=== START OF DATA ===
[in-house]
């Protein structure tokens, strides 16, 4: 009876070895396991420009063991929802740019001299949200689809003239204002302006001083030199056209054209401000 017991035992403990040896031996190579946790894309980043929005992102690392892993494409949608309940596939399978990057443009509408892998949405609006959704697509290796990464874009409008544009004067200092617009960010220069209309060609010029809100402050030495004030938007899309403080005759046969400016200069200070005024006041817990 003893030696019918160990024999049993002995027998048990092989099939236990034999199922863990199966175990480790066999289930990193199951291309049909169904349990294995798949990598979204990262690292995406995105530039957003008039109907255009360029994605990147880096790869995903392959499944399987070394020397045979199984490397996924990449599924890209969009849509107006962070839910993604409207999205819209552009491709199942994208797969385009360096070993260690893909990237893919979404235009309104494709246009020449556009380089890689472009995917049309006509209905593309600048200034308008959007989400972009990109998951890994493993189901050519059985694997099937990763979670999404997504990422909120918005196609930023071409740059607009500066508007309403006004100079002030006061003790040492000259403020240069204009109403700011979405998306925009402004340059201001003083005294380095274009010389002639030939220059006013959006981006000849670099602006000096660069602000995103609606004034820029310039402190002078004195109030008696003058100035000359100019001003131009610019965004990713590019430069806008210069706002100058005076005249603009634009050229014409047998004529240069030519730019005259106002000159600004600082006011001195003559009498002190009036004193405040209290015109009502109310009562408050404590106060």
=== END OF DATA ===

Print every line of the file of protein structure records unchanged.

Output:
[in-house]
């Protein structure tokens, strides 16, 4: 009876070895396991420009063991929802740019001299949200689809003239204002302006001083030199056209054209401000 017991035992403990040896031996190579946790894309980043929005992102690392892993494409949608309940596939399978990057443009509408892998949405609006959704697509290796990464874009409008544009004067200092617009960010220069209309060609010029809100402050030495004030938007899309403080005759046969400016200069200070005024006041817990 003893030696019918160990024999049993002995027998048990092989099939236990034999199922863990199966175990480790066999289930990193199951291309049909169904349990294995798949990598979204990262690292995406995105530039957003008039109907255009360029994605990147880096790869995903392959499944399987070394020397045979199984490397996924990449599924890209969009849509107006962070839910993604409207999205819209552009491709199942994208797969385009360096070993260690893909990237893919979404235009309104494709246009020449556009380089890689472009995917049309006509209905593309600048200034308008959007989400972009990109998951890994493993189901050519059985694997099937990763979670999404997504990422909120918005196609930023071409740059607009500066508007309403006004100079002030006061003790040492000259403020240069204009109403700011979405998306925009402004340059201001003083005294380095274009010389002639030939220059006013959006981006000849670099602006000096660069602000995103609606004034820029310039402190002078004195109030008696003058100035000359100019001003131009610019965004990713590019430069806008210069706002100058005076005249603009634009050229014409047998004529240069030519730019005259106002000159600004600082006011001195003559009498002190009036004193405040209290015109009502109310009562408050404590106060």